Subject Global Impression and Clinician Global Impression scales were used as secondary validators of clinical meaningfulness. Both measures also showed statistically significant improvement among Responders compared to Non-responders (p = 0.0010 and p less than 0.0001, respectively).
Statistically significant increases in leg strength, as measured by the Lower Extremity Manual Muscle Test (LEMMT), were seen in both the drug-treated Timed Walk Responders (p = 0.0002) and the drug-treated Non-responders (p = 0.046), compared to placebo-treated patients.
In an unplanned, direct comparison of Fampridine-SR vs. placebo-treated groups, the following measures were significantly improved in the Fampridine-SR-treated group: mean change in walking speed (p = 0.0004), mean change in the Lower Extremity Manual Muscle Test (p = 0.0029), and mean change in the Ashworth score for spasticity (p = 0.021).
Andrew Blight, Ph.D, Chief Scientific Officer of Acorda
Therapeutics, commented, "Walking impairment is one of the most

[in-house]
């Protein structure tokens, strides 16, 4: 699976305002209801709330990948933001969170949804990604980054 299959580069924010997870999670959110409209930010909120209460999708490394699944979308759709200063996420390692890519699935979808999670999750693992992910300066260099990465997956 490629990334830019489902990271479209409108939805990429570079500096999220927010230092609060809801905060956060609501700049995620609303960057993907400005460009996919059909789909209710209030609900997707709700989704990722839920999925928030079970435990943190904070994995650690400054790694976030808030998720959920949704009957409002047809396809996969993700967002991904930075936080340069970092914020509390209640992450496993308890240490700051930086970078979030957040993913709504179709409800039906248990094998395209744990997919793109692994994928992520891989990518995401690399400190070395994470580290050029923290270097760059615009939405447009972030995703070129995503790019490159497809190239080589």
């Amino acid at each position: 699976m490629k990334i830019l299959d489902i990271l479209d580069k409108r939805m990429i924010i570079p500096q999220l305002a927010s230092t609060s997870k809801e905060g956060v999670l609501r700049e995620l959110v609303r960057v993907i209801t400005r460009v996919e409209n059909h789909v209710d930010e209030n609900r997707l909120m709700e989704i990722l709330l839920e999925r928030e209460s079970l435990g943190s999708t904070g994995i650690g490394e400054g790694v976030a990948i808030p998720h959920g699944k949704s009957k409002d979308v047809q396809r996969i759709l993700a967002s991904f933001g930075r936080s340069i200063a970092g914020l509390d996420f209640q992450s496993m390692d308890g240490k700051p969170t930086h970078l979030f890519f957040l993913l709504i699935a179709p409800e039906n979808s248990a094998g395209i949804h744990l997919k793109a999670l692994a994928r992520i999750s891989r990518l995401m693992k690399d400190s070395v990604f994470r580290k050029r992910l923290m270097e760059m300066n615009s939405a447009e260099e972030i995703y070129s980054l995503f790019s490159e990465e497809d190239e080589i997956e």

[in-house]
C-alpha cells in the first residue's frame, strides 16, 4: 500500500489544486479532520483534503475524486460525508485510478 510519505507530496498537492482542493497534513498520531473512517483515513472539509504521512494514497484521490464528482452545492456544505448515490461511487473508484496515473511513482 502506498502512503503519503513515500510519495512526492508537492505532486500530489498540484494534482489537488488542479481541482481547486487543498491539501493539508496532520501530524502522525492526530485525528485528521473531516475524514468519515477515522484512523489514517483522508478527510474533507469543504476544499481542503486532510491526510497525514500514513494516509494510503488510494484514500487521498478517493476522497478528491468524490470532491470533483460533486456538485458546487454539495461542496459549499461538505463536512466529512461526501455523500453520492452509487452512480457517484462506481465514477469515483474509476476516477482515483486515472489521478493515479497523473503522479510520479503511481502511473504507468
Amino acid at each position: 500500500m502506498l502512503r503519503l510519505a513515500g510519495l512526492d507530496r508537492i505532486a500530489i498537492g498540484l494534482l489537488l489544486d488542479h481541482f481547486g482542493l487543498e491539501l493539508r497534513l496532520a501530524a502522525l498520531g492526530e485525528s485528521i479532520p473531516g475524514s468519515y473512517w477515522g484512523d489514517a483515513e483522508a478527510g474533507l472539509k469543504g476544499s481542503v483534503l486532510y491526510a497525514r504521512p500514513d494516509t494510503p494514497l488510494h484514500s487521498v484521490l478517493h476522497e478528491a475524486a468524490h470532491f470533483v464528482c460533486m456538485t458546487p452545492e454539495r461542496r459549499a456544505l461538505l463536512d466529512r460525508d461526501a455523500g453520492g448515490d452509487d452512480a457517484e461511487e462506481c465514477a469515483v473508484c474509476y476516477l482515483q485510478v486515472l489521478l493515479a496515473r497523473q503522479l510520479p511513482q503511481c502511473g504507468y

pervasive and serious disabilities afflicting people with MS, and
there are no currently approved therapies that are indicated to
improve walking in this population. Fampridine-SR, if approved, may
offer a novel treatment for improving walking ability in people
with MS, one that may be complementary to currently available
therapies. In this study, we also saw improvements in measures of
leg strength and spasticity compared to the placebo group. In
particular, even the Fampridine-SR group that did not show a
consistent walking improvement still showed a statistically
significant improvement in leg strength compared to the placebo
group. Further clinical studies would be required to determine
whether such additional improvements may be cli